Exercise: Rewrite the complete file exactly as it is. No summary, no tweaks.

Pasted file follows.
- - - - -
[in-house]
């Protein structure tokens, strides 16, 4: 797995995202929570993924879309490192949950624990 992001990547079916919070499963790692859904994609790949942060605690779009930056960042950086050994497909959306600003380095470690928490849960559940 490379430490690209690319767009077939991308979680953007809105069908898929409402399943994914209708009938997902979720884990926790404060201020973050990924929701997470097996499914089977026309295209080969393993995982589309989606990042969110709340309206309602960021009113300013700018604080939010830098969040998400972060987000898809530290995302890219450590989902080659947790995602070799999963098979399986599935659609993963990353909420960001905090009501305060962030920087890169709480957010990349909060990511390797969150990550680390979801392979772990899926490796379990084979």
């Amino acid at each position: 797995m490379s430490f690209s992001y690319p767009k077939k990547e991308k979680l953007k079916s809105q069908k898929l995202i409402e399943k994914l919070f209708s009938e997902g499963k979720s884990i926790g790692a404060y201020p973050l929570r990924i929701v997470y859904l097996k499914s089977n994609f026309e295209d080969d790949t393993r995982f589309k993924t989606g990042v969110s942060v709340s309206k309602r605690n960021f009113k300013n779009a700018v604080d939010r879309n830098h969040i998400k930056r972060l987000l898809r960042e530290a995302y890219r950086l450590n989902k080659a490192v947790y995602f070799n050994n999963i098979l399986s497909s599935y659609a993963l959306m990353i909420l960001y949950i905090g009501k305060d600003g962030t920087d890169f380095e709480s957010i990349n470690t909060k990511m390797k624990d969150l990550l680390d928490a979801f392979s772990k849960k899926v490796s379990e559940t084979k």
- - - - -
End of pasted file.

[in-house]
């Protein structure tokens, strides 16, 4: 797995995202929570993924879309490192949950624990 992001990547079916919070499963790692859904994609790949942060605690779009930056960042950086050994497909959306600003380095470690928490849960559940 490379430490690209690319767009077939991308979680953007809105069908898929409402399943994914209708009938997902979720884990926790404060201020973050990924929701997470097996499914089977026309295209080969393993995982589309989606990042969110709340309206309602960021009113300013700018604080939010830098969040998400972060987000898809530290995302890219450590989902080659947790995602070799999963098979399986599935659609993963990353909420960001905090009501305060962030920087890169709480957010990349909060990511390797969150990550680390979801392979772990899926490796379990084979």
């Amino acid at each position: 797995m490379s430490f690209s992001y690319p767009k077939k990547e991308k979680l953007k079916s809105q069908k898929l995202i409402e399943k994914l919070f209708s009938e997902g499963k979720s884990i926790g790692a404060y201020p973050l929570r990924i929701v997470y859904l097996k499914s089977n994609f026309e295209d080969d790949t393993r995982f589309k993924t989606g990042v969110s942060v709340s309206k309602r605690n960021f009113k300013n779009a700018v604080d939010r879309n830098h969040i998400k930056r972060l987000l898809r960042e530290a995302y890219r950086l450590n989902k080659a490192v947790y995602f070799n050994n999963i098979l399986s497909s599935y659609a993963l959306m990353i909420l960001y949950i905090g009501k305060d600003g962030t920087d890169f380095e709480s957010i990349n470690t909060k990511m390797k624990d969150l990550l680390d928490a979801f392979s772990k849960k899926v490796s379990e559940t084979k």